Have you ever waited on hold to speak to a representative, for what felt like an eternity, only to be transferred to someone else? Have you ever walked into a store and be shunned by the sales staff, or even worse, be approached too aggressively?
If so, then you probably know first-hand the value of good customer service. For a business to be successful, providing excellent customer service should be at the top of the list of priorities.
Just how important is customer service? Can it really make or break a company? We dug up some interesting statistics from a variety of sources that illustrate just how valuable it is.
82% of consumers have stopped doing business with a company because of bad customer service.
Let’s face it. Unless you provide a product or service that is so unique that you can’t find it anywhere else on the planet, then you better enlist the manpower and resources to keep your customers happy or you risk losing them to your competitors. The bottom line: Offer poor service, lose valuable customers.
72% blame their bad customer service experience on having to explain their problem to multiple people.
Having to repeat yourself is frustrating and a waste of time. When customers experience this, the perception is that they are not valued. Many businesses have addressed this problem by assigning a dedicated support person to each customer.
Having a single point of contact for each customer has its benefits: 1) When customers know who to call and know that person’s name, it humanizes your brand and builds trust in your company, and 2) It’s practical!
59% of 25-34 year-olds share poor customer experiences online.
New Voice Media
Treat your customers poorly and they’re likely to retaliate with a bad review. With the myriad of review sites out there, expressing an opinion is easier than it’s ever been. Sites like Amazon, Angie’s List, Yelp, Google My Business, Four Square, and Yahoo! Local Listings are just a few.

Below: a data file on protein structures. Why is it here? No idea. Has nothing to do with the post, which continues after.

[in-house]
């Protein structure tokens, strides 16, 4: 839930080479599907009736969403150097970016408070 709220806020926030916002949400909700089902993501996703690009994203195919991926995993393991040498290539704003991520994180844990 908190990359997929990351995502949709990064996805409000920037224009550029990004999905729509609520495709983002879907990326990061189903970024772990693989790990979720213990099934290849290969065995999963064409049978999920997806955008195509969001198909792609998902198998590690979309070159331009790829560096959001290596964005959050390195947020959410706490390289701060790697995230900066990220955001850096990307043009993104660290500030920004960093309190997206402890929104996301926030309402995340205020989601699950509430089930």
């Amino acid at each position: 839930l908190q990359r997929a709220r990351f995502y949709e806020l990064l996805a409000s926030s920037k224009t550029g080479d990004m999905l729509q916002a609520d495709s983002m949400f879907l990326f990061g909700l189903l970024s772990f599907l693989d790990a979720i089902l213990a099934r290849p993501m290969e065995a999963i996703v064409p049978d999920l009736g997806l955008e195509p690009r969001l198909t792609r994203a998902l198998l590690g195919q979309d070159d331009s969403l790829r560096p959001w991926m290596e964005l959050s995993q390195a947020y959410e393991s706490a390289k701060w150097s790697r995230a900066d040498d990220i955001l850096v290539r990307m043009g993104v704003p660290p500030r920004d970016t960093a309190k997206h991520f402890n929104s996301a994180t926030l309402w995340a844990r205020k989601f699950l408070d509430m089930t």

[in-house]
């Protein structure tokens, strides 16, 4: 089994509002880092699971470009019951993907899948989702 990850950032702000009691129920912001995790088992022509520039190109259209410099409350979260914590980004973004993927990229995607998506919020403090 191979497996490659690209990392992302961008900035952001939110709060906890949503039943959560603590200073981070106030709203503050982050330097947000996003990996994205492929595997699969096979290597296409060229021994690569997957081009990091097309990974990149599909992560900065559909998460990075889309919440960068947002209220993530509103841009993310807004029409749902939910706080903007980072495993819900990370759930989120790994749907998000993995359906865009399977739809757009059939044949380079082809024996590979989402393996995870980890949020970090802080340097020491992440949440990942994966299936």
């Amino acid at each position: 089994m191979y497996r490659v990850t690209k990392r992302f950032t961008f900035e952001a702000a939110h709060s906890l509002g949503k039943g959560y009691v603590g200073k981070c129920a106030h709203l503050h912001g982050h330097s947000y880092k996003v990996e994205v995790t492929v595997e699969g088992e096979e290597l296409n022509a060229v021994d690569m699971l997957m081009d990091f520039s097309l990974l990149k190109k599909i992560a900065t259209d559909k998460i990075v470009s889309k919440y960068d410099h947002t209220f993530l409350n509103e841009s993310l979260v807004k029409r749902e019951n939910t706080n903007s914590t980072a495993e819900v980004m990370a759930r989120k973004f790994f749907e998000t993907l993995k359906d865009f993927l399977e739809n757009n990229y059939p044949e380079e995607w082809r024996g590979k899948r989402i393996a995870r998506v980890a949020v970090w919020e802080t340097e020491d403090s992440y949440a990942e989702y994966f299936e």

Keep in mind: Bad experiences are more likely to inspire reviews than positive ones. Make sure every encounter with your business is a favorable one.
After a positive customer experience, 69% of Americans would recommend that company to others.
New Voice Media
Word-of-mouth can go a long way in promoting your brand. It’s the oldest and least expensive method of advertising. And it’s also the most effective. Word-of-mouth recommendations (often referred to as “earned advertising”) are more highly valued than any marketing message you can craft. Treat your customers well, your marketing budget will thank you.
71% of consumers want the ability to solve product/service issues on their own; one-third said they’d rather clean a toilet than speak with customer service.
Customer service reps get a bad rap. Educate your employees on customer service best practices and before long your customers will compare your service to a day out in the park. A few tips:
- Get off to a good start – You want your customers feel at ease, treat them well from the start. First impressions are the most important.
- Be proactive (and informative!) – Unfortunately by the time someone reaches out to customer service, it’s usually with a complaint. Win them over by anticipating their needs and reaching out to them to check in. Position yourself as a trusted resource.
- Offer a seamless experience – Provide a consistent experience through every single channel, whether it’s in store, online, or social media.
60% of consumers have higher expectations for customer service now than they did just one year ago.
2015 Global State of Multichannel Customer Service Report
As technology enables more ease in performing business transactions, consumers will have higher expectations when it comes to customer service. In recent years, consumers have placed greater importance on the quality of customer service than on the price and quality alone.
What’s the best way to differentiate yourself from your competitors, especially if your product or service is something that your customers can get elsewhere? By providing superior customer service, of course.